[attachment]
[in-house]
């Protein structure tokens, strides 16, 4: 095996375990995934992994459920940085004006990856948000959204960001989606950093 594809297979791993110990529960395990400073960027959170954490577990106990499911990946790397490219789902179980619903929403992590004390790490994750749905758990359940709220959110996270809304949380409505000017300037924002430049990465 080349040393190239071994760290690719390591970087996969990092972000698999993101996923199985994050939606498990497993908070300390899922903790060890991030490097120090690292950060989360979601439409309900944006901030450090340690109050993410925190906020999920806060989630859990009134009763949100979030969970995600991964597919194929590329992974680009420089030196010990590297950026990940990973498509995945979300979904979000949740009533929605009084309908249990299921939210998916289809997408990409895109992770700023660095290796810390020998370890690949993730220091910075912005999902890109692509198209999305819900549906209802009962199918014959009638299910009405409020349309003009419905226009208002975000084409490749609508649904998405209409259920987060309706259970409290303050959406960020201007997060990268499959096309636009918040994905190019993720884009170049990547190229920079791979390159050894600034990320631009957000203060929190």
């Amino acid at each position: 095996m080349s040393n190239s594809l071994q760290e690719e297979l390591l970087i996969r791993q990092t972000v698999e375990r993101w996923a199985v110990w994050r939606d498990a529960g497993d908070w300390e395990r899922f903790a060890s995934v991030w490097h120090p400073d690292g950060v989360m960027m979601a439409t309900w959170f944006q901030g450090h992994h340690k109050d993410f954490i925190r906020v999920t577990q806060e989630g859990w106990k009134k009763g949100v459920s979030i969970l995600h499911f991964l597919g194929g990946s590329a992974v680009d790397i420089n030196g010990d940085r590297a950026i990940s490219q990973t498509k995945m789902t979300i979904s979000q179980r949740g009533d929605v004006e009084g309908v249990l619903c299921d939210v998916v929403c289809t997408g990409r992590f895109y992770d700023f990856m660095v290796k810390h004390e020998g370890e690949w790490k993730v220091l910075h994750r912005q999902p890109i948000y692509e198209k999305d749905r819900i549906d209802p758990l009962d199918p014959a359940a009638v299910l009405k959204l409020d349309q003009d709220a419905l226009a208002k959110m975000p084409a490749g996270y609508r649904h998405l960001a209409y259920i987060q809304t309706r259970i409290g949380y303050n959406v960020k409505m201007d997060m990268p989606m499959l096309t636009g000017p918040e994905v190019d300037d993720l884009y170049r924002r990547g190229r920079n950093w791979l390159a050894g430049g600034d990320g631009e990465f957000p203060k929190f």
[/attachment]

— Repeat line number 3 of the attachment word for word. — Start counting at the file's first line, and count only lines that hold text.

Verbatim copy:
């Amino acid at each position: 095996m080349s040393n190239s594809l071994q760290e690719e297979l390591l970087i996969r791993q990092t972000v698999e375990r993101w996923a199985v110990w994050r939606d498990a529960g497993d908070w300390e395990r899922f903790a060890s995934v991030w490097h120090p400073d690292g950060v989360m960027m979601a439409t309900w959170f944006q901030g450090h992994h340690k109050d993410f954490i925190r906020v999920t577990q806060e989630g859990w106990k009134k009763g949100v459920s979030i969970l995600h499911f991964l597919g194929g990946s590329a992974v680009d790397i420089n030196g010990d940085r590297a950026i990940s490219q990973t498509k995945m789902t979300i979904s979000q179980r949740g009533d929605v004006e009084g309908v249990l619903c299921d939210v998916v929403c289809t997408g990409r992590f895109y992770d700023f990856m660095v290796k810390h004390e020998g370890e690949w790490k993730v220091l910075h994750r912005q999902p890109i948000y692509e198209k999305d749905r819900i549906d209802p758990l009962d199918p014959a359940a009638v299910l009405k959204l409020d349309q003009d709220a419905l226009a208002k959110m975000p084409a490749g996270y609508r649904h998405l960001a209409y259920i987060q809304t309706r259970i409290g949380y303050n959406v960020k409505m201007d997060m990268p989606m499959l096309t636009g000017p918040e994905v190019d300037d993720l884009y170049r924002r990547g190229r920079n950093w791979l390159a050894g430049g600034d990320g631009e990465f957000p203060k929190f």